Kaiser Haq
Ode on the Lungi
   (for Shawkat and Baby Osman)

Grandpa Walt,
allow me to share
my thoughts with you,

if only because
every time I read

“Passage to India”
and come across

the phrase
“passage to more than India”
I fancy,

that you wanted
to overshoot the target

by a shadow line
and land in Bangladesh.

Lately, I’ve been thinking a lot
about sartorial equality.

How far we are from
this democratic ideal!

And how hypocritical!
“All clothes have equal rights”—
this nobody will deny

and yet, some obviously
are more equal than others.

No, I’m not complaining about
the jacket and tie
required in certain places—
that, like fancy dress parties,
is in the spirit of a game.

I’m talking of something more fundamental.

Hundreds of millions
from East Africa to Indonesia
wear the lungi,

also known variously
as the sarong, munda, htamain, saaram,

ma’awaiis, kitenge, kanga, kaiki,
or the variant dhoti.

They wear it day in day out,
indoors and out.

Just think—
at any one moment

there are more people in lungis
than the population of the USA.

Now try wearing one
to a White House appointment —

not even you, Grandpa Walt,
laureate of democracy,
will make it in.

You would if you
affected a kilt —
but a lungi? No way.

But why?—this is the question
I ask all to ponder.

Is it a clash of civilizations?
The sheer illogicality of it—

the kilt is with “us”
but the lungi is with “them”!

Think too of neo-imperialism
and sartorial hegemony,

how brown and yellow sahibs
in natty suits
crinkle their noses

at compatriots
(even close relations)
in modest lungis:

exceptions only prove the rule,
Sri Lanka, for instance, where
colourful sarongs are party wear,

or Myanmar
where political honchos
queue up in lungis
to receive visiting dignitaries.

But then, Myanmar dozes
behind a cane curtain,
a half pariah among nations.

Wait till it’s globalised:
Savile Row will acquire
a fresh crop of patrons.

Hegemony invades private space
as well: my cousin in America

would get home from work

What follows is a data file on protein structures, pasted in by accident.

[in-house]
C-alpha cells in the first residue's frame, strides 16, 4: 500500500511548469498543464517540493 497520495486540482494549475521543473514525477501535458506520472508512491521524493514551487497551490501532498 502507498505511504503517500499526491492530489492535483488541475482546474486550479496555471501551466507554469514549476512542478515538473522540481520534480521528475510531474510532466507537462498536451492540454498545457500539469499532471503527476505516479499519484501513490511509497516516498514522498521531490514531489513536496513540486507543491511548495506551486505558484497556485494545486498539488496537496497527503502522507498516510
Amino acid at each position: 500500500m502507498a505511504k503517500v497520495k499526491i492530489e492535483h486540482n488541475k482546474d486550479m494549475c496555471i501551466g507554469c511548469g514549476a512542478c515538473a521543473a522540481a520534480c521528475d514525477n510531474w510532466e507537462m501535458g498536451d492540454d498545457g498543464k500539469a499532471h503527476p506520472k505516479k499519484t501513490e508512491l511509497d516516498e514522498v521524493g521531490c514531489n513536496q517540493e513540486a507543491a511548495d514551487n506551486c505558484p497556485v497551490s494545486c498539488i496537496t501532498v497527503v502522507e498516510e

and lounge in a lungi—

till his son grew ashamed
of dad and started hiding
the “ridiculous ethnic attire.”

It’s all too depressing.
But I wonít leave it at that.

The situation is desperate.
Something needs to be done.

I’ve decided not to
take it lying down.

The next time someone insinuates
that I live in an Ivory Tower

I’ll proudly proclaim

Friends and fellow lungi lovers,
let us organize lungi parties and lungi parades,

let us lobby Hallmark and Archies
to introduce an international Lungi Day

when the UN Chief will wear a lungi
and address the world.

Grandpa Walt, I celebrate my lungi
and sing my lungi

and what I wear
you shall wear.

It’s time you finally made your passage
to more than India—to Bangladesh—

and lounging in a lungi
in a cottage on Cox’s Bazar beach

(the longest in the world, we proudly claim)
watched 28 young men in lungis bathing in the sea.

But what is this thing
   (my learned friends,
       Iím alluding to Beau Brummell),

I repeat, what is this thing
I’m going on about?

A rectangular cloth,
white, coloured, check or plaid,

roughly 45X80 inches,
halved lengthwise

and stitched
to make a tube

you can get into
and fasten in a slipknot

around the waist—
One size fits all!

And should you pick up dirt
say on your seat
you can simply turn it inside out.

When you are out of it
the lungi can be folded up
like a scarf.

Worn out, it has its uses—
as dish rag or floor wipe
or material for a kantha quilt.

Or you can let your imagination
play with the textile tube

to illustrate the superstrings
of the “Theory of Everything”

(vide, the book of this title
by the venerable Stephen Hawking).

Coming back to basics,
the lungi is an elaborate fig-leaf,

the foundation of propriety
in ordinary mortals.

Most of the year, when barebodied
is cool, you can lead a decent life
with only a couple of lungis,

dipping in pond or river
or swimming in a lungi

abbreviated into a G-string,
then changing into the other one.

Under the hot sun
a lungi can become
Arab-style headgear
or Sikh-style turban.

Come chilly weather
the spare lungi can be
an improvised poncho.

The lungi as G-string
can be worn to wrestle
or play kabaddi

but on football or cricket field
or wading through the monsoon

it’s folded vertically
and kilted at the knee.

In short
the lungi is a complete wardrobe
for anyone interested;
an emblem of egalitarianism,
symbol of global left-outs.

Raised and flapped amidst laughter
it’s the subaltern speaking.

And more:
when romance strikes, the lungi
is a sleeping bag for two:

a book of poems, a bottle of hooch
and your beloved inside your lungi—
there’s paradise for you.

If your luck runs out
and the monsoon turns into
a biblical deluge

just get in the water
and hand-pump air

to balloon up your lungi—
now your humble ark.

When you find shelter
on a treetop
take it off,

rinse it,
hold it aloft—

    flag of your indisposition—

         and wave it at the useless stars